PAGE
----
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dc.contributor.author Conradie, Dirk CU
dc.date.accessioned 2019-02-07T11:30:14Z
dc.date.available 2019-02-07T11:30:14Z
dc.date.issued 2018-10
dc.identifier.citation Conradie, D.C.U. 2018. The quantification of shading for the built environment in South Africa. Out-of-The Box 2018 Conference Proceedings, South Africa, 24-25 October 2018, CSIR Knowledge Commons, Pretoria, South Africa, pp. 100-114 en_US
dc.identifier.isbn 978-0-7988-5639-3
dc.identifier.uri http://www.sti4shs.co.za/sites/default/files/events/conferences/2018-12/Out-Of-The%20Box%202018%20Conference%20Proceedings.pdf
dc.identifier.uri http://hdl.handle.net/10204/10695
dc.description Paper presented during the Out-of-The Box 2018 Conference, 24-25 October 2018, CSIR, Pretoria, South Africa en_US
dc.description.abstract A bioclimatic analysis of South African towns and cities indicates that solar protection is the single most important passive design measure to reduce energy usage and to improve internal comfort for the built environment across all climatic regions. Passive solar buildings aim to maintain interior thermal comfort throughout the sun’s diurnal and annual cycles whilst reducing the requirement for active heating and cooling systems. There is a long history of methods to calculate the shading on buildings and a significant corpus of knowledge has been built up starting with purely graphical methods 60 years ago to recent parametric simulation with energy simulation software using weather files. This paper reviews the various shading calculation systems devised over the years. The effect of climate zones on the requirements of building shading design is also investigated. Different climate zones change the requirements of the size of horizontal overhangs on the northern façade (elevation dominated solar angles) and the periods when the eastern, western and southern facades (azimuth dominated solar angles) should be protected. An experimental research platform has been developed to support this investigation. This method enables the calculation of required shading angles where there is a balance between the hot periods (requiring cooling) and cool periods (requiring heating). Over and above the calculation of current solar angles this method also facilitates the calculation of the increase in overhang sizes that will be required with climate change such as with the expected A2 climate change scenario (business as usual scenario) for South Africa. This method is able to recommend different northern overhang sizes for cities and towns on the same latitude such as Upington, Kimberley and Bethlehem in South Africa. These three locations are on the same latitude but in totally different Köppen-Geiger climatic zones, i.e. respectively BWh, BSh and Cwb and altitudes. The current rigid geometric solar elevation angle approach does not take account of locations on the same latitude with different climatic regions and altitudes. This method proves that it is possible to analyse and quantify solar protection on building facades resulting in a rational balance between the hot and cold periods without using the current practice of extensive parametric simulation with energy simulation software. It is also able to distinguish between cities and towns on the same latitude but in totally different climatic regions. en_US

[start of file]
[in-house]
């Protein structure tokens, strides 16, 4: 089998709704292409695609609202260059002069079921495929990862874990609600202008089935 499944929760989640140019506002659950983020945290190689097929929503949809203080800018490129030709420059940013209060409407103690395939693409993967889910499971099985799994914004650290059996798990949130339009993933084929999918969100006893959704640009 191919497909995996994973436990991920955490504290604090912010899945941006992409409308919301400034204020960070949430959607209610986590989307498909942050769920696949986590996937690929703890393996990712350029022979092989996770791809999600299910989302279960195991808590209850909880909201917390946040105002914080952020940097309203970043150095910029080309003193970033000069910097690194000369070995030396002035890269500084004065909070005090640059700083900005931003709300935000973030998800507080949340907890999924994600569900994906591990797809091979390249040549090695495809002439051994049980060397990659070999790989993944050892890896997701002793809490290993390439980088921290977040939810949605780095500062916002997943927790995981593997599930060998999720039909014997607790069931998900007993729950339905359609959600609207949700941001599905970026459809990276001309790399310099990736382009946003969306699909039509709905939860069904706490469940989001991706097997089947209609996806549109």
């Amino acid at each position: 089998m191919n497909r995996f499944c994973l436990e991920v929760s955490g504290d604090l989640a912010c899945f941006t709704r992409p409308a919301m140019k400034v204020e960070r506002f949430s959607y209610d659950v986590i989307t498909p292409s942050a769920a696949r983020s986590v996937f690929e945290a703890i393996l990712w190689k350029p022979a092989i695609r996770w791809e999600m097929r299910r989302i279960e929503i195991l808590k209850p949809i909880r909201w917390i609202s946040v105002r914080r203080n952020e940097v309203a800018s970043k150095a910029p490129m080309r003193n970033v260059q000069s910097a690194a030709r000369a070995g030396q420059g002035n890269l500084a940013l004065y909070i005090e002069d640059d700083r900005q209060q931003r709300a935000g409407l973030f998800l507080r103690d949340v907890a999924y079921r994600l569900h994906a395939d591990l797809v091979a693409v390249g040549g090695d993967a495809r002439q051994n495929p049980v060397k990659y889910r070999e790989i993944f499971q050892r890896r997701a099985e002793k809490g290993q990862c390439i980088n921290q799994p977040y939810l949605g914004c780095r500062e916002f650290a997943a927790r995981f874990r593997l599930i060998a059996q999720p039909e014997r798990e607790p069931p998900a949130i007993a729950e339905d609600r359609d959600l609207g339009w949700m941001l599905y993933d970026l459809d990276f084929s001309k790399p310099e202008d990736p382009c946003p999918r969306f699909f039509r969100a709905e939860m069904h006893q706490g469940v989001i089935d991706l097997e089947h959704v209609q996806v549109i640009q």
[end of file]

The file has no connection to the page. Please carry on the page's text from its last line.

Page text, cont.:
dc.language.iso en en_US
dc.publisher Department of Science and Technology, also CSIR en_US
dc.relation.ispartofseries Worklist;21971
dc.subject Solar protection en_US
dc.subject Horizontal overhangs en_US
dc.subject Shading en_US
dc.title The quantification of shading for the built environment in South Africa en_US
dc.type Presentation en_US


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